Is UK business ready for 2030?

The UK is just seven years away from the deadline for the UN’s 17 Sustainable Development Goals (SDGs) Agenda. Will more businesses be ready to invest in green tech by then? Simon Fabb, of Lease Group, investigates.

With the 2030 SDGs deadline looming, is enough is being done to support businesses investment in green technology solutions?

A key element of the SGDs, and one of the most pressing for the protection of the environment, is access to affordable and clean energy. Customers, shareholders and investors are increasingly looking at companies’ green credentials, so many businesses are extremely keen to transition into a greener way of operating.

According to a survey by HSBC, 75% of UK businesses* believe they play a role in delivering the UN’s SDGs. The top sustainability priority (listed by 31% of businesses*) was investment in technology, innovation, and infrastructure.

However, the businesses surveyed said that the biggest challenge to adopting these sustainable practices is the costs involved in doing so – something that most green technology providers know first-hand.

We are now halfway through the time allotted to achieve the SDGs. The government has encouraged businesses to be part of the effort to deliver on Agenda 2030, but we’re hitting this halfway mark in the context of a cost-of-living crisis and rocketing inflation, and the reality is that the government is not doing enough to help UK businesses to support the global goals.

Take the example of EV charging – some of the grant schemes available, such as the Workplace Charging Scheme, are not providing adequate funding. The current grant, promising to cover up to £350 per socket (capped at 40 sockets), means businesses will have to foot most of the bill themselves.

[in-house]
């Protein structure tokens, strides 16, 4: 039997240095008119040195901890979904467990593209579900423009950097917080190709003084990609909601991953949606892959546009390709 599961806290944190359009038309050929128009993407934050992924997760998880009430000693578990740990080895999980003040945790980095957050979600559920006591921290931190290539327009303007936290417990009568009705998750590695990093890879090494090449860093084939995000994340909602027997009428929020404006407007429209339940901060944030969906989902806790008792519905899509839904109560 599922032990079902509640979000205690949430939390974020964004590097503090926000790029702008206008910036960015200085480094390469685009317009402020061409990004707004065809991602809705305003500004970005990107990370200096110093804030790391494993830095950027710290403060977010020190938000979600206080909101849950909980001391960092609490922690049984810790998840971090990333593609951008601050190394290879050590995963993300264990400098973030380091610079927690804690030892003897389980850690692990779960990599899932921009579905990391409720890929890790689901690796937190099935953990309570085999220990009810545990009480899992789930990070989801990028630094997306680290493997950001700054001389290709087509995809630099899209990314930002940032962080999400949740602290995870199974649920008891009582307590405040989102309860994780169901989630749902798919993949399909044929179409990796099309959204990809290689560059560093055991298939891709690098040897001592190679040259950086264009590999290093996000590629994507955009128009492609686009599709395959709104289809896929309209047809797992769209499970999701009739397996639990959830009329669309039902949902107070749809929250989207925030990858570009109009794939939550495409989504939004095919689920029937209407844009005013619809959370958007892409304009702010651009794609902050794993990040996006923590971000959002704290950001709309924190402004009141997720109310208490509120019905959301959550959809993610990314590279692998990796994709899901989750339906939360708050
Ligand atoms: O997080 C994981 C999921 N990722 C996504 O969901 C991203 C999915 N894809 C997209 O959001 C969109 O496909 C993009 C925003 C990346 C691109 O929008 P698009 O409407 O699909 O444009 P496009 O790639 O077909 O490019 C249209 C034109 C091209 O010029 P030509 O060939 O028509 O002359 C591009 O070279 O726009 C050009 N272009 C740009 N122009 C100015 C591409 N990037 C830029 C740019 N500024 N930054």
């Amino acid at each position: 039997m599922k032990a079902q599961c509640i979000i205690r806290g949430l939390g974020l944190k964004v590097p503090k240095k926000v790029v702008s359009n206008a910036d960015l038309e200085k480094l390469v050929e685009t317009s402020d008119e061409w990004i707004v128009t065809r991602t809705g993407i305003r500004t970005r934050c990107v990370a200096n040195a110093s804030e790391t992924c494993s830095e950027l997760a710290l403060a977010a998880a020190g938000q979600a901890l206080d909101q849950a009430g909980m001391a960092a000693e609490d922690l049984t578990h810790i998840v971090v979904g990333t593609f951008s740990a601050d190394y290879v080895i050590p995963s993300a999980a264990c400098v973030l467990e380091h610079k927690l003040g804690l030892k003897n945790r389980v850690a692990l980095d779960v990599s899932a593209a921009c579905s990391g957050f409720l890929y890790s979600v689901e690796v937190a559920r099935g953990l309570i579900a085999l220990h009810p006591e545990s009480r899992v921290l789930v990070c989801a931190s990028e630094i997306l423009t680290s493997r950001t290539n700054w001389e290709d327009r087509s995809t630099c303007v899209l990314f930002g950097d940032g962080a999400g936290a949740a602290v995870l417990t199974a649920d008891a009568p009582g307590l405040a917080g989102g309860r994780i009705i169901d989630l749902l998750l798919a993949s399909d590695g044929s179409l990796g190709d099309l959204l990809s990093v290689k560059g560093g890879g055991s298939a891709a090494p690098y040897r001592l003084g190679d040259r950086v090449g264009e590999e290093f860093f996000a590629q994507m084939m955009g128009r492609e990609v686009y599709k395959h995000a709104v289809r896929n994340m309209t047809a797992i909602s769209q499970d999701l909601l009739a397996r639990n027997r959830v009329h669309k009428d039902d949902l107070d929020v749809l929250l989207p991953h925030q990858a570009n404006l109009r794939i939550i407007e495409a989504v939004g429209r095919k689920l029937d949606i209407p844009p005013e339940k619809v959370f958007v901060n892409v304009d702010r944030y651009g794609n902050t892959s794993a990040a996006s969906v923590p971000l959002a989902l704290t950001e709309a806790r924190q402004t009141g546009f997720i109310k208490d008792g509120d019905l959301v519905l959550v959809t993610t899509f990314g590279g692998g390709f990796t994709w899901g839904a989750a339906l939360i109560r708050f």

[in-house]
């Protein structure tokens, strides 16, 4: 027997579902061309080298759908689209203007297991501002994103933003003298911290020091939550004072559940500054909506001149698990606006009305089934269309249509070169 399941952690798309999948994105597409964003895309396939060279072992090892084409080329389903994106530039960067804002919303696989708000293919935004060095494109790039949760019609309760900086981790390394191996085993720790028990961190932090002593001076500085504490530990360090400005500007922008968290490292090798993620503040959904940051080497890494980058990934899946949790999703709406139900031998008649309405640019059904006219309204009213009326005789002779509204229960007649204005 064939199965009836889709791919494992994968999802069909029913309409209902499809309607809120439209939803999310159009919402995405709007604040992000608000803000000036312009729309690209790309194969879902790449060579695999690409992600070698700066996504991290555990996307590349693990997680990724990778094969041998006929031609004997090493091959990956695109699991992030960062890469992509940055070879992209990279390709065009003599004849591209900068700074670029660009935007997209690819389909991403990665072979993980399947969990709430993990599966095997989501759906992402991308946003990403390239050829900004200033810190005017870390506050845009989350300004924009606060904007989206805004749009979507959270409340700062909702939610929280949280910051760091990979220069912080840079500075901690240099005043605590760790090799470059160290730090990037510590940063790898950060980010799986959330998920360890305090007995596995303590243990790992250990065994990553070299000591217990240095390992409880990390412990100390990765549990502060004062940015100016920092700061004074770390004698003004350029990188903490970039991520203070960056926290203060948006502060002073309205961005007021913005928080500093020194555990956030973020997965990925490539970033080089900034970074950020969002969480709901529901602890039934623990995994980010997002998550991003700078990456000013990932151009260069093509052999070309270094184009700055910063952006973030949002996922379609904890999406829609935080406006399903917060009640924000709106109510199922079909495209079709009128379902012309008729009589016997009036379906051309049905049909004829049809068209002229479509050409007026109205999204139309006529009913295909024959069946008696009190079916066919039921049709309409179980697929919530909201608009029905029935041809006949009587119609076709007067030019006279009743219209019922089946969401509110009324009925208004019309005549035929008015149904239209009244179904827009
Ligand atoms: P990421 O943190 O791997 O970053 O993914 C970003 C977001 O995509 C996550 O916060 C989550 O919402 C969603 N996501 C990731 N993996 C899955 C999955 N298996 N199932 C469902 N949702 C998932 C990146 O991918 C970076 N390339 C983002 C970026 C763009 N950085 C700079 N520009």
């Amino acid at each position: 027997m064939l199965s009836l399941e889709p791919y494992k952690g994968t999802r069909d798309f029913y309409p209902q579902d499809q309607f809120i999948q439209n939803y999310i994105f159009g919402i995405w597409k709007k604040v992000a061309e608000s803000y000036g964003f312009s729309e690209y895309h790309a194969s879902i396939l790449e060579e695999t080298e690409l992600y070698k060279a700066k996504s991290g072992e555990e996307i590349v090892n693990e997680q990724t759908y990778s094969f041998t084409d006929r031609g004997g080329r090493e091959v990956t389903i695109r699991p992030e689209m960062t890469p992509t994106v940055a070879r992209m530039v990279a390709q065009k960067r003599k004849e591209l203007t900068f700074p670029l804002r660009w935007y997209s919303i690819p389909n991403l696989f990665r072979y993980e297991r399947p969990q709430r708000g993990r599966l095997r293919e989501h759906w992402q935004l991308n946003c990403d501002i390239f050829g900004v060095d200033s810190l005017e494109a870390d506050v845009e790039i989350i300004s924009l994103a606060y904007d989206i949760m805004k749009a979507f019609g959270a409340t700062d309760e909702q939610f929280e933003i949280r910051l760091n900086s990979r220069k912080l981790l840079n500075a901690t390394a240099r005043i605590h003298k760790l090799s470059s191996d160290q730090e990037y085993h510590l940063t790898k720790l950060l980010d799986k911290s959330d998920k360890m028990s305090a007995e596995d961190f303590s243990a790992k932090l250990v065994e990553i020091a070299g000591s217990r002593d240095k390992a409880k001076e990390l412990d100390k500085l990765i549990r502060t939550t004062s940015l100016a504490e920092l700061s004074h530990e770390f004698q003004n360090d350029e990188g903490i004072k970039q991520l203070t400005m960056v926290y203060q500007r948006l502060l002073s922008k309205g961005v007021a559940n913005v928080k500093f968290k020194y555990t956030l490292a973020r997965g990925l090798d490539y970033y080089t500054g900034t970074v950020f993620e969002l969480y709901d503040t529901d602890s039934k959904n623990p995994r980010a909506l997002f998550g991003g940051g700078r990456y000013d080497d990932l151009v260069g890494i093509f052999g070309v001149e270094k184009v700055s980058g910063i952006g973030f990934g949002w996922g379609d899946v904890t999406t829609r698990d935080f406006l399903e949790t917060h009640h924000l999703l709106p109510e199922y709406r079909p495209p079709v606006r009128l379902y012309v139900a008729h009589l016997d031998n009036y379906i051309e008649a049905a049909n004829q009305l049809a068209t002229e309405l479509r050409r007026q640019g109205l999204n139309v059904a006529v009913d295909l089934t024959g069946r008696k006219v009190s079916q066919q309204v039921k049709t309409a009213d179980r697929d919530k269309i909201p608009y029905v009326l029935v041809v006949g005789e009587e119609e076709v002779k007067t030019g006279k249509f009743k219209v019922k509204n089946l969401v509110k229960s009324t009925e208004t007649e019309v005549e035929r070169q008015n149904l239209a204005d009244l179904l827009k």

This could be as much as £146,000 for 40 rapid charge sockets, at an average installation cost of £4000 each. For small and medium businesses in particular, it will not be financially viable to install a decent EV charging infrastructure – even with a government grant.

When it comes to solar panels, wind turbines and other renewable energy solutions, there is currently no support to help businesses with installation costs.

Another issue is that many businesses are waiting to follow consumer behaviour. For instance, when the upfront costs are high, a business will not be inspired to invest in EV charging points if most of their employees are not yet driving electric cars. At the same time, consumers will not switch away from fossil fuel vehicles if they are not confident that they will be able to charge an EV (something experts have warned about while campaigning for the government to do more to install EV charging infrastructure in publicly owned areas). Lower upfront costs would enable businesses to lead the way – and influence consumer behaviour – through technology investment.

So, what’s the solution? Unfortunately, we can’t only rely on the government to do enough to help businesses make the financial leap. This means that at least part of the solution needs to come from green technology companies themselves – by making the right technology more affordable to their customers.

Reducing prices is not a viable way to do this. But, providing businesses with more favourable payment terms through offering leasing deals can help green tech providers to convert more customers and stimulate steady monthly income streams into their own company. For example, businesses can offset monthly payments against corporation tax.

Making customers aware of such benefits can help energy technology providers reduce price objections and get more deals over the line – particularly in this time of economic uncertainty.

Whether we achieve all the SGD’s outlined in the 2030 Agenda is a contentious matter. However, by making it easier for green technology companies to provide realistic payment terms that businesses can actually afford, in the absence of sufficient government aid, we’ll be one step closer.

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